Feeds

IBM: we have simplified our software

Apparently

  • alert
  • submit to reddit

Business security measures using SSL

Steve Mills, IBM's head of software, says the company has made "significant" inroads in simplifying installation and management for customers.

IBM has changed the way it develops and manages its diverse set of product code bases, having bought 42 software companies - each with differing code bases - during the last 10 years, he said. IBM now re-uses 50 million lines of code to eliminate redundancy and to provide greater consistency for customers across products.

Mills made the claims yesterday in response to Donna Scott, Gartner veep and analyst, during Gartner's Symposium and IT/xpo 2005. In a discussion titled "conquering complexity in software and networking", Scott said some Gartner clients are troubled by the complexity of IBM's software. Mills was joined during the debate by Charles Giancarlo, Cisco's chief technology officer.

Under questioning from Scott, Mills confessed: "We recognize, we are the impediment" to simplified IT.

He said that one problem is the need to balance innovation around new features, which some customers want - but which threaten to further complicate the underlying code base - with the desire to consolidate the existing feature set.

"It's part of our DNA and part of what we do as a company," He said. "This is an endless struggle of how do we get the balance between delivering features for leading edge customers and providing scalability for the mass market."

He also blamed developers' "culture" for helping complicate application development. "Given enough time and resource, software engineers will re-invent the work of everyone who's gone before them... with pride."

Mills advised ISVs and customers to contain development by restricting the amount of resources available to programmers and the time they have to complete projects. Standards and open source mean that developers can re-use code and take advantage of componentized software, avoiding the need to re-invent.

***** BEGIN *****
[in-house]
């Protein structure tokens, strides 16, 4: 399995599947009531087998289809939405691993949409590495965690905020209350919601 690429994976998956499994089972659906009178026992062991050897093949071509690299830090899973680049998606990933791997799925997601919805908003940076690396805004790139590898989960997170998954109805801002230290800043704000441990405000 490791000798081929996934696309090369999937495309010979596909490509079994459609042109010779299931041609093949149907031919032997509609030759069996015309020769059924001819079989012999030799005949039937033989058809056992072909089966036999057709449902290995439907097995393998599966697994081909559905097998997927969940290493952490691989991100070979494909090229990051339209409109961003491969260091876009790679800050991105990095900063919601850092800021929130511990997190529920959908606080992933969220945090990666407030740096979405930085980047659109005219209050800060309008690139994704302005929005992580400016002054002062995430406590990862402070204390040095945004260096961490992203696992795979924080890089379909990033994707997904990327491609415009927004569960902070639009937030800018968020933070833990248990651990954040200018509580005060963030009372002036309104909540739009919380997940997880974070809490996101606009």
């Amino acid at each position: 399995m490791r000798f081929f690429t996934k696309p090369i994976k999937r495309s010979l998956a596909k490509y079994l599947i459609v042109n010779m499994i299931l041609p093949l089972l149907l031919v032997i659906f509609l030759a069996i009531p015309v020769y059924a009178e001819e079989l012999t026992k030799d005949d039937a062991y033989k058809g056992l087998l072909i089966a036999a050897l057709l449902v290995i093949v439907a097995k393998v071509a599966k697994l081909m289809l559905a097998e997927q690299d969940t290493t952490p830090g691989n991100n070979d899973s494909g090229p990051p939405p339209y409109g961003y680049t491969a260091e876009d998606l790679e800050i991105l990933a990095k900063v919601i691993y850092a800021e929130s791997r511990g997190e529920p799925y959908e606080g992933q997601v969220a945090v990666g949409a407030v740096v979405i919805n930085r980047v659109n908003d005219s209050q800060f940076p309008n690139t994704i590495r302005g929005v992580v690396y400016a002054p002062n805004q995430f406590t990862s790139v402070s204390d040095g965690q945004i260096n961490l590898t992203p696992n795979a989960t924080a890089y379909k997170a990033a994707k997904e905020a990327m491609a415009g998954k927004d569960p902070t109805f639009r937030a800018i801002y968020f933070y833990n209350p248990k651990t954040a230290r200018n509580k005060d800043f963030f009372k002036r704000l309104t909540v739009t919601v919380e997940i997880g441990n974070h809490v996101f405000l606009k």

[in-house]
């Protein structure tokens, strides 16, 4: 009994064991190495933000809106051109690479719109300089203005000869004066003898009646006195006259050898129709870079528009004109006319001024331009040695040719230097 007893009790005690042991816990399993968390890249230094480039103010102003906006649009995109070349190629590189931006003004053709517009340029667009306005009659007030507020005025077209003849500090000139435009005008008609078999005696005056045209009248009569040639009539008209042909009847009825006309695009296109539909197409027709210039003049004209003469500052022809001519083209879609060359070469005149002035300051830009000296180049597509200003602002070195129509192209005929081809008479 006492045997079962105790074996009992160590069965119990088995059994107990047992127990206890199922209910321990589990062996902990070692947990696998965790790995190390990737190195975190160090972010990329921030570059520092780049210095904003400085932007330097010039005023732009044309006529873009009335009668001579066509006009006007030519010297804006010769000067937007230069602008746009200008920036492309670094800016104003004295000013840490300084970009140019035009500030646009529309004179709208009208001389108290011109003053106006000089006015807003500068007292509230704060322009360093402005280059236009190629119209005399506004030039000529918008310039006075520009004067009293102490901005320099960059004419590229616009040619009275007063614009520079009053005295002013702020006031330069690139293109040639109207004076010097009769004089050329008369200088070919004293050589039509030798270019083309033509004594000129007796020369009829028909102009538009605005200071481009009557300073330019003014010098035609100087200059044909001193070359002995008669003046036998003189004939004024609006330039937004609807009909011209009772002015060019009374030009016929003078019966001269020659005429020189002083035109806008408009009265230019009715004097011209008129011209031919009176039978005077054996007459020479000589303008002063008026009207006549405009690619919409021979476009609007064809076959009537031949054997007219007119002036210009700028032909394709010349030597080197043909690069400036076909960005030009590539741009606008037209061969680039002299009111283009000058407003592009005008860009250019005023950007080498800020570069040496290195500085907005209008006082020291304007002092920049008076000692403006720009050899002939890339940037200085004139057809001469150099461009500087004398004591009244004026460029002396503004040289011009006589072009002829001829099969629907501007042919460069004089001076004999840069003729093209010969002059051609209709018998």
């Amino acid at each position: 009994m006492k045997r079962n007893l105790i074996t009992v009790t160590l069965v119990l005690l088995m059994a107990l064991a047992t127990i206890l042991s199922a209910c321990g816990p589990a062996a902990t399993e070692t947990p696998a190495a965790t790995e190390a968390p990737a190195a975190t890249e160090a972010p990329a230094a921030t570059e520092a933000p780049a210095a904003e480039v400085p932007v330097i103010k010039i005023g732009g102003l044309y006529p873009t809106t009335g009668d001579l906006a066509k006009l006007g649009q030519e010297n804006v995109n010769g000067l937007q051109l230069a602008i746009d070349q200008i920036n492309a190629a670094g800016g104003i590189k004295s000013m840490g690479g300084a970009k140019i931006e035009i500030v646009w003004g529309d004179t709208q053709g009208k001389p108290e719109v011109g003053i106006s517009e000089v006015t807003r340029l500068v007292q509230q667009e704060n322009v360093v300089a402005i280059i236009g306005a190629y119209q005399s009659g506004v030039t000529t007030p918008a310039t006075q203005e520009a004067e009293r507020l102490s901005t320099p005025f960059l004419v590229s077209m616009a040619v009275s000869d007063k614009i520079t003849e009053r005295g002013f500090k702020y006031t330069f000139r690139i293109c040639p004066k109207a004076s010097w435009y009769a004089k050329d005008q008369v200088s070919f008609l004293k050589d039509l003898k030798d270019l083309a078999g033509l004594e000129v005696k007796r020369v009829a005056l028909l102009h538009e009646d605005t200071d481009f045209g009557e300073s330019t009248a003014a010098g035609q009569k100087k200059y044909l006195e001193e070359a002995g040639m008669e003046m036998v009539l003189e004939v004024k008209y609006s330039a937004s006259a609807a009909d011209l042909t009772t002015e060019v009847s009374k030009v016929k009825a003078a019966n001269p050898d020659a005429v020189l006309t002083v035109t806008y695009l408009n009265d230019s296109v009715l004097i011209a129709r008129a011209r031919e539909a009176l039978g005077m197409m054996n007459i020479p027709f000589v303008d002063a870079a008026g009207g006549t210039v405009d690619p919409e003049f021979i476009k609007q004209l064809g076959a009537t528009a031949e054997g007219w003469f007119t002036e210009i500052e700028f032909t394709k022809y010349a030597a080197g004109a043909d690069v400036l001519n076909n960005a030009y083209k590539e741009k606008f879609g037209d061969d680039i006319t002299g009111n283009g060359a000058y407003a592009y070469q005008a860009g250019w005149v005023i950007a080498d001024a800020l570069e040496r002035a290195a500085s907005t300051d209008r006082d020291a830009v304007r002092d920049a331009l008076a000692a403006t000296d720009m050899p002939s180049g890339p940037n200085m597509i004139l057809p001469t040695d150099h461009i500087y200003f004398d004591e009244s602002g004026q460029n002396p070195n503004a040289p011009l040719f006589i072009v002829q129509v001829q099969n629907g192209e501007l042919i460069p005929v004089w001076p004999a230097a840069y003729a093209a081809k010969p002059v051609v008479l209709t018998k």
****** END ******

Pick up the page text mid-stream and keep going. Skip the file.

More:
"Re-use is an enormous advantage in the reduction of complexity and improving usability," he said. ®

Related stories

IBM has moment of SOA clarity
IBM outfits blade servers with cheap middleware for the masses
IBM moves the database goalposts

New hybrid storage solutions

More from The Register

next story
'Windows 9' LEAK: Microsoft's playing catchup with Linux
Multiple desktops and live tiles in restored Start button star in new vids
Not appy with your Chromebook? Well now it can run Android apps
Google offers beta of tricky OS-inside-OS tech
New 'Cosmos' browser surfs the net by TXT alone
No data plan? No WiFi? No worries ... except sluggish download speed
iOS 8 release: WebGL now runs everywhere. Hurrah for 3D graphics!
HTML 5's pretty neat ... when your browser supports it
Greater dev access to iOS 8 will put us AT RISK from HACKERS
Knocking holes in Apple's walled garden could backfire, says securo-chap
NHS grows a NoSQL backbone and rips out its Oracle Spine
Open source? In the government? Ha ha! What, wait ...?
Google extends app refund window to two hours
You now have 120 minutes to finish that game instead of 15
Intel: Hey, enterprises, drop everything and DO HADOOP
Big Data analytics projected to run on more servers than any other app
SUSE Linux owner Attachmate gobbled by Micro Focus for $2.3bn
Merger will lead to mainframe and COBOL powerhouse
prev story

Whitepapers

Providing a secure and efficient Helpdesk
A single remote control platform for user support is be key to providing an efficient helpdesk. Retain full control over the way in which screen and keystroke data is transmitted.
WIN a very cool portable ZX Spectrum
Win a one-off portable Spectrum built by legendary hardware hacker Ben Heck
Storage capacity and performance optimization at Mizuno USA
Mizuno USA turn to Tegile storage technology to solve both their SAN and backup issues.
High Performance for All
While HPC is not new, it has traditionally been seen as a specialist area – is it now geared up to meet more mainstream requirements?
Security and trust: The backbone of doing business over the internet
Explores the current state of website security and the contributions Symantec is making to help organizations protect critical data and build trust with customers.